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Collaboration including Lindenberg group and SLAC UED team visualize motion of monolayer compounds

A recent paper involving the ultrafast electron diffraction instrument at SLAC by E. Mannebach et al., 2015 has been featured in SLAC Today. The collaboration, which included the Lindenberg, Heinz, and Reed groups, LCLS, SIMES, and NCSU MSE (Linyou Cao group) among others, conducted a pump-probe experiment using laser and electron pulses to observe the dynamics of molybdenum disulfide monolayers at femtosecond timescales.

SLAC creates new opportunities in ultrafast science by building one of the world's fastest "electron cameras"

Scientists at SLAC, including PULSE PIs, Markus Guehr, Ryan Coffee, Alan Fry, and Aaron Lindenberg, have built a new scientific instrument that allows researchers to observe the motion of electrons and atomic nuclei at incredibly short timescales - less than a tenth of a trillionth of a second. This instrument relies on a method called Ultrafast Electron Diffraction, where scientists are able to capture subtle differences in the diffraction patterns of electron waves that scatter off atomic nuclei and electrons as they pass through a sample. The diffraction patterns are then combined to reconstruct ultrafast motions of the sample's interior structure.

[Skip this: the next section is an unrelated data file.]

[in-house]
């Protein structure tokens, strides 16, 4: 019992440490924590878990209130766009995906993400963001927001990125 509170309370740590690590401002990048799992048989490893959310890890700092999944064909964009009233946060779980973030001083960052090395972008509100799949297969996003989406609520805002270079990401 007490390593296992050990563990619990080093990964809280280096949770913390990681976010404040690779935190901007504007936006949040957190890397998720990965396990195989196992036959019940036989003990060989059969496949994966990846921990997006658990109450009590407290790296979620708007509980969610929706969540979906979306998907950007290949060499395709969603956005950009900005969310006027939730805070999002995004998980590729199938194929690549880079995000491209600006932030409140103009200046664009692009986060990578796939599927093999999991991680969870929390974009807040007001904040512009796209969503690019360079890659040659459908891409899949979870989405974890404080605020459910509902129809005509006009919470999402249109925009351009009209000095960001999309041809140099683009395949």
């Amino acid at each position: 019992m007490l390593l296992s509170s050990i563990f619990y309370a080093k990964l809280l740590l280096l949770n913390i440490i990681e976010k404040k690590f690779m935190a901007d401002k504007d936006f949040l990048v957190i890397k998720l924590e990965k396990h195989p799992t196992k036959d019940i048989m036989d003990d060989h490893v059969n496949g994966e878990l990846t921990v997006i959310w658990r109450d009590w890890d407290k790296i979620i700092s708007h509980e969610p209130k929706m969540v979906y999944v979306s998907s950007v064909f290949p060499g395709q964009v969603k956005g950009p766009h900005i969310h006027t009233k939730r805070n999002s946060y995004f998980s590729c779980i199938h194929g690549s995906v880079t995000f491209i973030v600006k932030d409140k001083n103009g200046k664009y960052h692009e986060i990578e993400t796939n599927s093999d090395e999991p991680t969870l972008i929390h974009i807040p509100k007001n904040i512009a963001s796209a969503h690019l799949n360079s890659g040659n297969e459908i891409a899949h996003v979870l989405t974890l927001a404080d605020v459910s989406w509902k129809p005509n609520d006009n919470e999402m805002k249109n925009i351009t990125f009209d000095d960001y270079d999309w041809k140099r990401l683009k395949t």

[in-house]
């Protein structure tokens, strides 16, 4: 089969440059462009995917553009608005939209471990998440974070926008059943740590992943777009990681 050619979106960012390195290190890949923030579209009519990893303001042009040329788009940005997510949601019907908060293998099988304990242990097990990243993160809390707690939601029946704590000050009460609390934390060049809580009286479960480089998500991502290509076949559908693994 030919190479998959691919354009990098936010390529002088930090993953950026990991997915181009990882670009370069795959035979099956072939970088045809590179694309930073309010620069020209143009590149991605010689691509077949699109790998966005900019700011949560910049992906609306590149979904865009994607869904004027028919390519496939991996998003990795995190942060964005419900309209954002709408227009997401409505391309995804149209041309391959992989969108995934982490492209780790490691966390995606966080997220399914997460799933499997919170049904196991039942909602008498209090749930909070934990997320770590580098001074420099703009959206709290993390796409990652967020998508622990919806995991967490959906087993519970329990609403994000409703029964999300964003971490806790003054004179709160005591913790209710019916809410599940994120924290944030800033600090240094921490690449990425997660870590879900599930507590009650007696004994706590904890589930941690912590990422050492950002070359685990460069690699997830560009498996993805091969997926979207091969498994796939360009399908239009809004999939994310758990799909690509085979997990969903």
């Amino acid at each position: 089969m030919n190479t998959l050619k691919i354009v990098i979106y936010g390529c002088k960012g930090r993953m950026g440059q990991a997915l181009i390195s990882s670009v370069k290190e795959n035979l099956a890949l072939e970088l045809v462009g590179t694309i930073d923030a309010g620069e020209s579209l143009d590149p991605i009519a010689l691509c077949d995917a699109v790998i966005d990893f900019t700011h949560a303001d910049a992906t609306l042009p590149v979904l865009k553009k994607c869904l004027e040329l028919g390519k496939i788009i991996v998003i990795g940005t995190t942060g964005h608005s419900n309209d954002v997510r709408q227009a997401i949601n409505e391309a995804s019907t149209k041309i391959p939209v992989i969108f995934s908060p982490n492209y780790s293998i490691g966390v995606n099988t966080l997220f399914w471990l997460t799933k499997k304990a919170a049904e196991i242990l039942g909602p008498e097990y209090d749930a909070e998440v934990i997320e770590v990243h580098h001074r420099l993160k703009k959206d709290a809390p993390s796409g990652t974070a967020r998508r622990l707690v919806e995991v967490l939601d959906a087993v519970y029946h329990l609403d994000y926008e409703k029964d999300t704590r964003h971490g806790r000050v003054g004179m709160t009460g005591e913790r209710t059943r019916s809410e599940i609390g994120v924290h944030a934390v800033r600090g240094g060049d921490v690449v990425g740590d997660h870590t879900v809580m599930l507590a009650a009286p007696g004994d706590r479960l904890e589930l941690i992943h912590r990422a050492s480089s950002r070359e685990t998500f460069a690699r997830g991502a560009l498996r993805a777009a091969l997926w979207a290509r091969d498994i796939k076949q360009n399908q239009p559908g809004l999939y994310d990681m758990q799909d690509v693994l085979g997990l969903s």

To see the full article published on the SLAC website, please follow this link.

To read the full text of the article published in the journal, Review of Scientific Instruments, please follow this link.


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